Harrell provides the reader with ways to hold space so that our intentions and awareness return to a place of honoring and ritualizing to maintain a state of being with and in Nature. And, having come this far in the process this book has reawakened within you, the introspection portion of this section returns with a “Reassessing Your Place-Space Kin and Dream Team”. The further work is exploring how you prepare for ritual using a series of prompting questions to encourage deeper thought.

“Sections 6: Honoring Our Calling to Tend Community-Discovering Our Personal Relationship to All Things” and “Section 7: Passing On Our Lore with Compassion-Valuing Our Unique Gift Enough to Give It”  bring the reader to the space of being an “active” participant in their individual, yet collective journey. If the work of the previous sections has been given adequate time and thought to integrate and effectively create a different dynamic of being in the world, the wealth of information in these sections is the point of resonance and tipping point for a new paradigm. The quote below aptly summarizes the intention of From Elder to Ancestor:

“ A society grows great when old men plant trees whose shade they know they will never sit in .” – Greek Proverb

The final part, “Section 8: Standing in Harm’s Danger-Engaging the Relationship Between Agency and Impact” returns full circle to the space of questioning the meaning of living in relationship to all things. Readers have now gained the wisdom of experiences knowing when the action taken is encroaching upon and supporting a path of disconnect or when the impact is appropriately directed. The reader is reminded that this is the space in which how we have chosen our path as elders will directly affect the ancestor we will become and the legacy left behind.

Would I Recommend?

From Elder to Ancestor is a complex and thought provoking read. And, the choice of title is one that is subtly deceptive in what information  and wisdom lay between its pages, as it truly appeals to a wide audience of varying beliefs and histories–and I LOVE that about this book.  

I always appreciate an Index to quickly return to things of interest or to cross reference, and there are also Suggested Resources which include online spaces and Podcasts as well as books. The Notes section provides additional book choices that were used as Harrell’s resource materials.  

From Elder to Ancestor is an important read if we wish to enter into the years ahead knowing who we are and how each of us is an important piece of a much larger puzzle. This is a book that can easily be used by those  seeking self-improvement, those who are environmentalists, those who are scientists, those of all faith and spiritual practice, and any who wish to  be more informed in their choices  in the entirety of this lifetime’s experience. In short, this book should be a required manual for every human who has made an agreement to come into this realm of existence.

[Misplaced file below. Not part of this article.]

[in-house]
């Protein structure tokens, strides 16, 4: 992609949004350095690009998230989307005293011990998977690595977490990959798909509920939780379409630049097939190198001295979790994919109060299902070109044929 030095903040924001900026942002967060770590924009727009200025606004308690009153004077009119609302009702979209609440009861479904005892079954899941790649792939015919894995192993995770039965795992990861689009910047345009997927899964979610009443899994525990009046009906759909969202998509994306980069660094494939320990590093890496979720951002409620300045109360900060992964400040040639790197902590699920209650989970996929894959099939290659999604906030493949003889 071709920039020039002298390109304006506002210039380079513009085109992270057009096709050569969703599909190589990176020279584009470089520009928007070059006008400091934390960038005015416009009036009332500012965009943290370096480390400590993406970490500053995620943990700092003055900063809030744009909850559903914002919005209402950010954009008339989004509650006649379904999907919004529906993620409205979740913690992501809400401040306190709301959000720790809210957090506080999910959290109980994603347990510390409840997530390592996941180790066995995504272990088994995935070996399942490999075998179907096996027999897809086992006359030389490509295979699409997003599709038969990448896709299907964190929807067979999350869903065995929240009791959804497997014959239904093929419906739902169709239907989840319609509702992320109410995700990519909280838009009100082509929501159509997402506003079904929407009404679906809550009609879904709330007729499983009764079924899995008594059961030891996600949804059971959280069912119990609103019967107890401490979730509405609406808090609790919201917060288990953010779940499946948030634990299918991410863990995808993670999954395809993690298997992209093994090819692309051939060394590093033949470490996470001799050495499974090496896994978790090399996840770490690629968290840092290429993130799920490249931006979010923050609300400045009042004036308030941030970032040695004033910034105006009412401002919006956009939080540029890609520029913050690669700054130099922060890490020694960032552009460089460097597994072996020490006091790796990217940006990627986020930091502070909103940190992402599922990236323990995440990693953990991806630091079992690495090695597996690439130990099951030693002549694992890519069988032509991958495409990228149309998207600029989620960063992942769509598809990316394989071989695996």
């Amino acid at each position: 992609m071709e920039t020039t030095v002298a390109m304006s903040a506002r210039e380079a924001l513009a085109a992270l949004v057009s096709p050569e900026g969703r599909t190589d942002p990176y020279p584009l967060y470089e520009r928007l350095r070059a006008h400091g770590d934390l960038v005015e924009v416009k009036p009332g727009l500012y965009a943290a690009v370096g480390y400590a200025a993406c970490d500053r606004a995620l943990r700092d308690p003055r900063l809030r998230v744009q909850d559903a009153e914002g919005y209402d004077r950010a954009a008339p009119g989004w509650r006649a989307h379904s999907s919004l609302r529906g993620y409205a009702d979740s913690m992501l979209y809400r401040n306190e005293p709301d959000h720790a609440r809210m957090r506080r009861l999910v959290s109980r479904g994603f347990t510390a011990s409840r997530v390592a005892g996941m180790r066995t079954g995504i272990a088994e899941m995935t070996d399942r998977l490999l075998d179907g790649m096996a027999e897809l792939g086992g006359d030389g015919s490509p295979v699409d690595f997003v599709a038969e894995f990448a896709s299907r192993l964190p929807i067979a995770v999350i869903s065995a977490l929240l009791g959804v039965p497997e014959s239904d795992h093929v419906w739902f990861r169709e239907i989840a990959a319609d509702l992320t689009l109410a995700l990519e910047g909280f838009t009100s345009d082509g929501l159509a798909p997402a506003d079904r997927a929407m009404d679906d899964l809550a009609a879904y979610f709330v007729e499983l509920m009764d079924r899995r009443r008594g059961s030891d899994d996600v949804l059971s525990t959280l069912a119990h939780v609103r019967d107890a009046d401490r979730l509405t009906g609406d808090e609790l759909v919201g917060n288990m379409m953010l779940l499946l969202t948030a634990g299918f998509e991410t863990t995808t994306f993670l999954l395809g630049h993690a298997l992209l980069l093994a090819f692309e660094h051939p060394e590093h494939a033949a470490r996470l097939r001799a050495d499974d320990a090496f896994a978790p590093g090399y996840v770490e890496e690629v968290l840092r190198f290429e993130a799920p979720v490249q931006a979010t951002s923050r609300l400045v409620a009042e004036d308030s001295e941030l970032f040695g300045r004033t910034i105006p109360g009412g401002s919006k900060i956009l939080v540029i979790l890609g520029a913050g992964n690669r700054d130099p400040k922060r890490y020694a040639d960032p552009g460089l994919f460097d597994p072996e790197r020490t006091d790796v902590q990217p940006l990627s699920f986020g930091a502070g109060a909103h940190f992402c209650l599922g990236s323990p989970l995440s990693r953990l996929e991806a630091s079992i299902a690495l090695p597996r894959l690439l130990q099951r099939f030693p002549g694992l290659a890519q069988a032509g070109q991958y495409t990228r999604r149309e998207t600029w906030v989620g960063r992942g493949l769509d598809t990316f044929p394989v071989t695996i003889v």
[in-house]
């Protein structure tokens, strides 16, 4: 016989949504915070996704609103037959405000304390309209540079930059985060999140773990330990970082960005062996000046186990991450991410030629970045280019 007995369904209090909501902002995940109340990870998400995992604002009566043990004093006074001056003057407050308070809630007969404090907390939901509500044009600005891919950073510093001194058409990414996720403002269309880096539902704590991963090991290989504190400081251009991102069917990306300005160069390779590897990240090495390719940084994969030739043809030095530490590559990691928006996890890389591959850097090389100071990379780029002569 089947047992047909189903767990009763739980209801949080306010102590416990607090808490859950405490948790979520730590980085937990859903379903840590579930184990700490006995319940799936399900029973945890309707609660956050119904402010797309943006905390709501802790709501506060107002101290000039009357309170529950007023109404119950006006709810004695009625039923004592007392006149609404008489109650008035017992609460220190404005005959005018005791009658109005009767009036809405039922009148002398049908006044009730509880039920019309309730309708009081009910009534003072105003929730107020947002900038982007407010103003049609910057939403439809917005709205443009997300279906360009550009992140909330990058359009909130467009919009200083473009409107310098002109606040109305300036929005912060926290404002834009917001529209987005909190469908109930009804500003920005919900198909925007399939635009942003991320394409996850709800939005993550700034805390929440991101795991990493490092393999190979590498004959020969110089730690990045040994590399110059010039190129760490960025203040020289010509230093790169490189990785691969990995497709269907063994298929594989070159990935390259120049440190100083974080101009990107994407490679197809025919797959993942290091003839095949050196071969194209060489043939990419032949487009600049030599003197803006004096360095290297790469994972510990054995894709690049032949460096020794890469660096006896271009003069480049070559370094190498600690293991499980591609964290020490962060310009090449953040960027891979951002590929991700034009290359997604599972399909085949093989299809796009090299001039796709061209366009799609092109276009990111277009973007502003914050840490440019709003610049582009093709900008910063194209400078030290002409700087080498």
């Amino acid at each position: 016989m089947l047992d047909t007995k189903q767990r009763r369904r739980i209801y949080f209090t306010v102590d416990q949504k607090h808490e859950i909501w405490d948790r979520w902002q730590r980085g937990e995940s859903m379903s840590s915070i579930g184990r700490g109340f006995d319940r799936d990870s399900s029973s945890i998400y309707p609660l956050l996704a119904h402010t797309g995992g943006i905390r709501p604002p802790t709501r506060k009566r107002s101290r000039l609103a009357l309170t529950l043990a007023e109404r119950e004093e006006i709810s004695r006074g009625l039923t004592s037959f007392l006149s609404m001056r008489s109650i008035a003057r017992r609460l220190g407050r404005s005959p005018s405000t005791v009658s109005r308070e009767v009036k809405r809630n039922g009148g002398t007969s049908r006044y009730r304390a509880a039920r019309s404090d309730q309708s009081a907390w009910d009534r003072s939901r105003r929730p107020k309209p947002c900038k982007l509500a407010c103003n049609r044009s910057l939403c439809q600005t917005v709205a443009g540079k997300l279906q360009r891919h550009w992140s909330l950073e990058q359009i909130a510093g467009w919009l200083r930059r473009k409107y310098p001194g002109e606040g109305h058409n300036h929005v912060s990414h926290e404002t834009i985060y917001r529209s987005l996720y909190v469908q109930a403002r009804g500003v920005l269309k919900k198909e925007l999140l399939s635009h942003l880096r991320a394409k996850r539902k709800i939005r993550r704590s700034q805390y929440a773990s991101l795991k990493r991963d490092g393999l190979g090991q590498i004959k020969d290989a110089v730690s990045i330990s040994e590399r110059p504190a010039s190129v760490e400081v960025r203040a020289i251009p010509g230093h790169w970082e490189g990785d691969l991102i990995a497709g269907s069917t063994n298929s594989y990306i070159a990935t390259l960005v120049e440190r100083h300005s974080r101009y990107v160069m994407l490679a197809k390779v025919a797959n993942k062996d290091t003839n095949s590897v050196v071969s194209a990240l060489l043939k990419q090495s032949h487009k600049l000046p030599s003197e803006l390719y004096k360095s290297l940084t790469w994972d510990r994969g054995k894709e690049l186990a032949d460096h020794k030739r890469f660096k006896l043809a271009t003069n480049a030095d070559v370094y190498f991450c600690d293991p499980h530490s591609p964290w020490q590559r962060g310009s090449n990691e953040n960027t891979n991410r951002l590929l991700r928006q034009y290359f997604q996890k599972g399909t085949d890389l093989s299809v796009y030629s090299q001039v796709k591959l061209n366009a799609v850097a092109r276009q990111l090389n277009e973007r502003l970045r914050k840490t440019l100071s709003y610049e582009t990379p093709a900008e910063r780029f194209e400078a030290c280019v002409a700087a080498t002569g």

About the Author: S. Kelley Harrell

S. Kelley Harrell is an animist, deathwalker, and death doula. Through her Nature-based soul-tending practice and Soul Intent Arts, she helps others ethically build thriving spiritual paths. Her special areas of knowledge are runes, animism, ancestral tending, and deathwork. Prior publications include Runic Book of Days, iPagan, Real Wyrd, and Teen Spirit Guide to Modern Shamanism. Harrell currently lives in North Carolina.

The Writer Who Inhabits Your Body, by Renée Gregorio

The Writer Who Inhabits Your Body: Somatic Practices to Enhance Creativity and Inspiration, by Renée Gregorio
Park Street Press, 1644119234, 192 pages, March 2024

I was unexpectedly surprised by how much I enjoyed moving through Renée Gregorio’s new book, The Writer Who Inhabits Your Body: Somatic Practices to Enhance Creativity and Inspiration. Although I can heap many praises on this book: remarking on its clean and direct writing or its superb organization and flow, what stuck out to me most was Gregorio’s stunning variety of helpful exercises. Whether you are a writer seeking to engage ever more deeply with your craft or someone simply wishing to explore your inner landscape and enrich your experience as an embodied being, you’ll find plenty of juicy content to engage with!

The text is clear and easy to digest, as one would expect from an award-winning poet. And while poetic writers can sometimes lean into style and expression a bit too heavily, potentially obscuring informative content, Gregorio demonstrates her supreme skill at communicating and evoking feelings from the reader without sacrificing the clarity of content. I believe her ability to walk this line with such grace comes from the very subject of the book–tapping into the somatic dimensions of your lived experience.

“I literally feel the words as they move through my body.It’s as if language fully occupies me, from the inside out, so that language is then born out of the body. It’s as if language and the body are really one.”1